Destruction! Blow Up! Eliminate! These are not pleasant words!
Unfortunately, when it comes to safety we have no other choices. In electrical industry, fuses are destroyed in order to protect lives or property.
Whenever there is a big fault in power lines, possibly caused by short-circuiting, fuses are very helpful to stop flow of current.
Unlike circuit breakers, fuses have no mechanical moving parts that can fail to operate. A fuse is just an electrical link in circuit that can melt very quickly whenever a certain temperature is reached.
Fuses have 4 things to do in a circuit:
1. They must sense faults 2. They must open quickly when a short-circuit occurs 3. They must also sense normal overloaded conditions, but must open if overload becomes excessive or prolonged. 4. They must not change or alter characteristic of current during normal operation.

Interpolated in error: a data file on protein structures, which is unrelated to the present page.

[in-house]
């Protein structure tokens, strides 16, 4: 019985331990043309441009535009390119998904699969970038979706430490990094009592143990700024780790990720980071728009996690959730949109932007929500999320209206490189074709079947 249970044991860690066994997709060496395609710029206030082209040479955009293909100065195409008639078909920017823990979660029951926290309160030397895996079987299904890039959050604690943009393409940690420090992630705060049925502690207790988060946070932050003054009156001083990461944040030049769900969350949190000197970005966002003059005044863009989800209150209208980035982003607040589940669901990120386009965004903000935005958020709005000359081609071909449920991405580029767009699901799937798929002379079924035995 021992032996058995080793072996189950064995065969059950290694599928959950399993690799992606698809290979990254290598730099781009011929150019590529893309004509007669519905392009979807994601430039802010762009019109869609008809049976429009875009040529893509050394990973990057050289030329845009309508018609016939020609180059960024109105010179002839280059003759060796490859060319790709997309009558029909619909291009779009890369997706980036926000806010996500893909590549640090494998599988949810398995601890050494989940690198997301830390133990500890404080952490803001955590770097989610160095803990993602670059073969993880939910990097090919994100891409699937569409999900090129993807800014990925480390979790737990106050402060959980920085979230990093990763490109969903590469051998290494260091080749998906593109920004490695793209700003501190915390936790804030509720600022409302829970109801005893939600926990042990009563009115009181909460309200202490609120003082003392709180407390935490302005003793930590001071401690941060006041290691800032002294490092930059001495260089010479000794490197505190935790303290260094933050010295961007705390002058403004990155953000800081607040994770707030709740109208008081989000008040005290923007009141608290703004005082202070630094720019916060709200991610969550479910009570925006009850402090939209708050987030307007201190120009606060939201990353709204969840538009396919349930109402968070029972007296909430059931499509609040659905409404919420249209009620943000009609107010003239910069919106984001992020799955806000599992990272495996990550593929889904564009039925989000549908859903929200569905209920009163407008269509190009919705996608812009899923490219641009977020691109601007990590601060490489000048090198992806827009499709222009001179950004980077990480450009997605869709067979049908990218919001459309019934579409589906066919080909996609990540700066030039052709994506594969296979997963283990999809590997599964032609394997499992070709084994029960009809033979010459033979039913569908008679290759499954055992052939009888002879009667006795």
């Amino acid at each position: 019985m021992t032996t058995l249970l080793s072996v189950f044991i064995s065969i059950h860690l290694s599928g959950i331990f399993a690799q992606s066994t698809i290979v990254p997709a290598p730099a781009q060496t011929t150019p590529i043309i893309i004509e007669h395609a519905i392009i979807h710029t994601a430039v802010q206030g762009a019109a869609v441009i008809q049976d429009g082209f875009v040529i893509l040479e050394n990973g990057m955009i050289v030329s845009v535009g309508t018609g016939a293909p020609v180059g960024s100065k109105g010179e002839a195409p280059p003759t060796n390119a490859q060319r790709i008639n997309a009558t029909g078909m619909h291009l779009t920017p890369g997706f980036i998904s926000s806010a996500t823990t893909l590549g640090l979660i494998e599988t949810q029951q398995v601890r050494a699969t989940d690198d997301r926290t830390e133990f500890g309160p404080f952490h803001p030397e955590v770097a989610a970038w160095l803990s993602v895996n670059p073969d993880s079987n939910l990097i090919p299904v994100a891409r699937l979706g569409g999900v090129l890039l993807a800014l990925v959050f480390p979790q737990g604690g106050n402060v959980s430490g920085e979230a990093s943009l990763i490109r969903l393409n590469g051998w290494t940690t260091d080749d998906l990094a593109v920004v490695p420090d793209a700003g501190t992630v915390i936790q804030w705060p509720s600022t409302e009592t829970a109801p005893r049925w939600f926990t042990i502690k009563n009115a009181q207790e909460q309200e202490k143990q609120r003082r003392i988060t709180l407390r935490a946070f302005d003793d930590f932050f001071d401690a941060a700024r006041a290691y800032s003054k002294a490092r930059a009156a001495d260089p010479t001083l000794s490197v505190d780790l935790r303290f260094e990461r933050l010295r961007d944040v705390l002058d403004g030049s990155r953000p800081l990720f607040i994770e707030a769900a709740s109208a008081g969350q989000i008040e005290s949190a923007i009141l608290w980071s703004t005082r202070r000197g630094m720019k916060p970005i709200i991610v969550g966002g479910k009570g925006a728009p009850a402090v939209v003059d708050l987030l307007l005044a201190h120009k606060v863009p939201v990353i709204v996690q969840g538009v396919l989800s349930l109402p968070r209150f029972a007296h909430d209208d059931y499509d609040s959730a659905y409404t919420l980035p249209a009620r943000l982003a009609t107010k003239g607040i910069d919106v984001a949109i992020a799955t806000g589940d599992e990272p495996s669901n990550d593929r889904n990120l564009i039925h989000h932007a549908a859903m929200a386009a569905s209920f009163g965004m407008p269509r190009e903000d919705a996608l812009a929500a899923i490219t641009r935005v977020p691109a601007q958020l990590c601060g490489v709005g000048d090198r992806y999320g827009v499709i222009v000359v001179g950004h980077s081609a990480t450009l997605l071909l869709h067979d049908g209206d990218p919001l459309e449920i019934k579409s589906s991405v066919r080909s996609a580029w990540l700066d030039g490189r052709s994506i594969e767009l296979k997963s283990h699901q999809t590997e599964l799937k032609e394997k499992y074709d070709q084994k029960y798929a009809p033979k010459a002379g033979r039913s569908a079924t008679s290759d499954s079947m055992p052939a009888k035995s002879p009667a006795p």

Early types of fuses use lead wires, selected based on their diameters, connected to terminals. These types have some disadvantages. Whenever a fuse blows, molten metal spatters over equipment and could cause injury to people or cause fires, especially when arc was not confined.
Later, cartridge fuses replaced old lead wire fuses. These consist of non-conducting cylinders which contain soft metal fuse strips. The strips are connected to ends of cylinders by metal caps or ferrules. The entire cartridge fuse is mounted onto a matching fuse block.